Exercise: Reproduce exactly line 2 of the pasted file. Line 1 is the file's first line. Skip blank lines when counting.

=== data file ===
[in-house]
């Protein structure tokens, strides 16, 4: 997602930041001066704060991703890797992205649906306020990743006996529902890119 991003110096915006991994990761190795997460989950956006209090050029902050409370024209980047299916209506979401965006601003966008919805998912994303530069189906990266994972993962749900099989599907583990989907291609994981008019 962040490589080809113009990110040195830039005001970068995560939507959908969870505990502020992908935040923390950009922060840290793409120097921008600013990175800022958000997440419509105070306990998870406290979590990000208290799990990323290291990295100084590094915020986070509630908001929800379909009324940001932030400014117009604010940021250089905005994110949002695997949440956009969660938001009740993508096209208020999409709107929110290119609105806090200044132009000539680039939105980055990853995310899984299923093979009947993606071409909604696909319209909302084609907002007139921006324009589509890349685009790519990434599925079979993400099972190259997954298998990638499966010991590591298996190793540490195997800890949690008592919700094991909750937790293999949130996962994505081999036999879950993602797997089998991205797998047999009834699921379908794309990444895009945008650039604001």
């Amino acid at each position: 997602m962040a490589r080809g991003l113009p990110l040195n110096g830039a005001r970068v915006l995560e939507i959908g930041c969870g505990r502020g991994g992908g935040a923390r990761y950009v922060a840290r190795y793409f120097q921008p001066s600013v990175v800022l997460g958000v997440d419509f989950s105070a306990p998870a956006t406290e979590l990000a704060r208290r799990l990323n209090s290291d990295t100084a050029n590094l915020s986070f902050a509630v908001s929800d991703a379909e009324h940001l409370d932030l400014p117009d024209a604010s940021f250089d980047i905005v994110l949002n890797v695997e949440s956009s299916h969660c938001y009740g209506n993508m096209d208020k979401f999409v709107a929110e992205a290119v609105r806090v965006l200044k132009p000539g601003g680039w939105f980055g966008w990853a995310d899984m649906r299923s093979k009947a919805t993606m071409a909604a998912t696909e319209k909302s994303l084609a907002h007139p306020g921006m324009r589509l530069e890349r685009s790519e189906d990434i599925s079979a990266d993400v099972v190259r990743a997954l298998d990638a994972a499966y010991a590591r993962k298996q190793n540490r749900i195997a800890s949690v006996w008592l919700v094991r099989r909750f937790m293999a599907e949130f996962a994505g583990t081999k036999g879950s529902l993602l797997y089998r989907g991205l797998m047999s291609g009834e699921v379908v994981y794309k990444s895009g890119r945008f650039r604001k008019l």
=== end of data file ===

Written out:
């Protein structure tokens, strides 16, 4: 997602930041001066704060991703890797992205649906306020990743006996529902890119 991003110096915006991994990761190795997460989950956006209090050029902050409370024209980047299916209506979401965006601003966008919805998912994303530069189906990266994972993962749900099989599907583990989907291609994981008019 962040490589080809113009990110040195830039005001970068995560939507959908969870505990502020992908935040923390950009922060840290793409120097921008600013990175800022958000997440419509105070306990998870406290979590990000208290799990990323290291990295100084590094915020986070509630908001929800379909009324940001932030400014117009604010940021250089905005994110949002695997949440956009969660938001009740993508096209208020999409709107929110290119609105806090200044132009000539680039939105980055990853995310899984299923093979009947993606071409909604696909319209909302084609907002007139921006324009589509890349685009790519990434599925079979993400099972190259997954298998990638499966010991590591298996190793540490195997800890949690008592919700094991909750937790293999949130996962994505081999036999879950993602797997089998991205797998047999009834699921379908794309990444895009945008650039604001």